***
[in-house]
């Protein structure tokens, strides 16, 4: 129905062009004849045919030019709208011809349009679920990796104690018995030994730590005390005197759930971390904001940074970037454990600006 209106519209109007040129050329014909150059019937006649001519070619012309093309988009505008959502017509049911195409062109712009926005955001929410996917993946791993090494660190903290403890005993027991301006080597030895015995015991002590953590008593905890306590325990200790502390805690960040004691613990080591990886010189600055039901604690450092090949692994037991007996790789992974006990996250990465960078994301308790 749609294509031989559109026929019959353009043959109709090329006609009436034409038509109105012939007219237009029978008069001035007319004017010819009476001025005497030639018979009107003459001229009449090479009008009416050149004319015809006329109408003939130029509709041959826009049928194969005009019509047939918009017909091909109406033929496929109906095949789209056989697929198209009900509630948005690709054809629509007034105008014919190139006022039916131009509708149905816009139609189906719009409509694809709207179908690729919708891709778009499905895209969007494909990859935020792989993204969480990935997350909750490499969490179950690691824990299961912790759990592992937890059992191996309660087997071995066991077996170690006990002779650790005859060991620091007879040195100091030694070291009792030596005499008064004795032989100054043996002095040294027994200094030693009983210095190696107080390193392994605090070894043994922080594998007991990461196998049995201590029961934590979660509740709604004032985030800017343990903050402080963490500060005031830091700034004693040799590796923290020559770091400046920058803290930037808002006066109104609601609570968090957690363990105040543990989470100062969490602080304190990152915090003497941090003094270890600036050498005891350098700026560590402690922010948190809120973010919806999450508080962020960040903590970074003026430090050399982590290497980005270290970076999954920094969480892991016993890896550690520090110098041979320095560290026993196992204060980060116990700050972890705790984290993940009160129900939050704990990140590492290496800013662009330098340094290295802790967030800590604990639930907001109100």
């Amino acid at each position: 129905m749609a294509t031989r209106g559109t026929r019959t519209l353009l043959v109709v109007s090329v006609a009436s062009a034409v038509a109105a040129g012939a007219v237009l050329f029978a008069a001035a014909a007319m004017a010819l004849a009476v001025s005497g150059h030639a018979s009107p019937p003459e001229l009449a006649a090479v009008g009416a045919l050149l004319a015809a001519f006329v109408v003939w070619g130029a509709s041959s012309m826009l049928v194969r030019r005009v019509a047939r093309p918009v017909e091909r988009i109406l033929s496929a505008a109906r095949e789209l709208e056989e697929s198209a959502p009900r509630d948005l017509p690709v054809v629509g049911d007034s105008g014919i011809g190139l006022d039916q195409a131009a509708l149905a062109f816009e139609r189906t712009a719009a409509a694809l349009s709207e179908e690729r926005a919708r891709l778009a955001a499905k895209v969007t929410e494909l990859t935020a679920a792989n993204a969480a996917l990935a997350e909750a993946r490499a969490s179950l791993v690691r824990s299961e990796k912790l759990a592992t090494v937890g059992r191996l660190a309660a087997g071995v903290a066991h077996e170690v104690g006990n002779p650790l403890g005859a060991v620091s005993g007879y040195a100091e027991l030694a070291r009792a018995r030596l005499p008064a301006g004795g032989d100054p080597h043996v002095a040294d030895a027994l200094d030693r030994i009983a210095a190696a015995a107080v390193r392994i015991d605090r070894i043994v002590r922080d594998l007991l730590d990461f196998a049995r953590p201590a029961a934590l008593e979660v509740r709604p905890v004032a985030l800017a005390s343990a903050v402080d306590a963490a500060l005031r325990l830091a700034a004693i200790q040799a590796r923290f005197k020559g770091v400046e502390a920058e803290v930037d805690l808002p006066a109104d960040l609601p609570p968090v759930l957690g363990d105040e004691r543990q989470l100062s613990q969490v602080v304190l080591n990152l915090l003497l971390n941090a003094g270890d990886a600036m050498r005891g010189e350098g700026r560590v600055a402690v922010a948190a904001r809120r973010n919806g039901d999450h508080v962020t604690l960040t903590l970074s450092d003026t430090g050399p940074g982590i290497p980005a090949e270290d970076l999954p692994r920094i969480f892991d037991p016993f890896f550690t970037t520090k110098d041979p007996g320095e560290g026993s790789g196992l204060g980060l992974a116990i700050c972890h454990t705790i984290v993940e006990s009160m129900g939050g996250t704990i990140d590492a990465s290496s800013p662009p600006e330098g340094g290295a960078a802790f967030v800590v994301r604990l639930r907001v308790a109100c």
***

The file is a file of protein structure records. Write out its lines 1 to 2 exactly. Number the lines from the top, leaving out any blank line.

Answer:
[in-house]
């Protein structure tokens, strides 16, 4: 129905062009004849045919030019709208011809349009679920990796104690018995030994730590005390005197759930971390904001940074970037454990600006 209106519209109007040129050329014909150059019937006649001519070619012309093309988009505008959502017509049911195409062109712009926005955001929410996917993946791993090494660190903290403890005993027991301006080597030895015995015991002590953590008593905890306590325990200790502390805690960040004691613990080591990886010189600055039901604690450092090949692994037991007996790789992974006990996250990465960078994301308790 749609294509031989559109026929019959353009043959109709090329006609009436034409038509109105012939007219237009029978008069001035007319004017010819009476001025005497030639018979009107003459001229009449090479009008009416050149004319015809006329109408003939130029509709041959826009049928194969005009019509047939918009017909091909109406033929496929109906095949789209056989697929198209009900509630948005690709054809629509007034105008014919190139006022039916131009509708149905816009139609189906719009409509694809709207179908690729919708891709778009499905895209969007494909990859935020792989993204969480990935997350909750490499969490179950690691824990299961912790759990592992937890059992191996309660087997071995066991077996170690006990002779650790005859060991620091007879040195100091030694070291009792030596005499008064004795032989100054043996002095040294027994200094030693009983210095190696107080390193392994605090070894043994922080594998007991990461196998049995201590029961934590979660509740709604004032985030800017343990903050402080963490500060005031830091700034004693040799590796923290020559770091400046920058803290930037808002006066109104609601609570968090957690363990105040543990989470100062969490602080304190990152915090003497941090003094270890600036050498005891350098700026560590402690922010948190809120973010919806999450508080962020960040903590970074003026430090050399982590290497980005270290970076999954920094969480892991016993890896550690520090110098041979320095560290026993196992204060980060116990700050972890705790984290993940009160129900939050704990990140590492290496800013662009330098340094290295802790967030800590604990639930907001109100």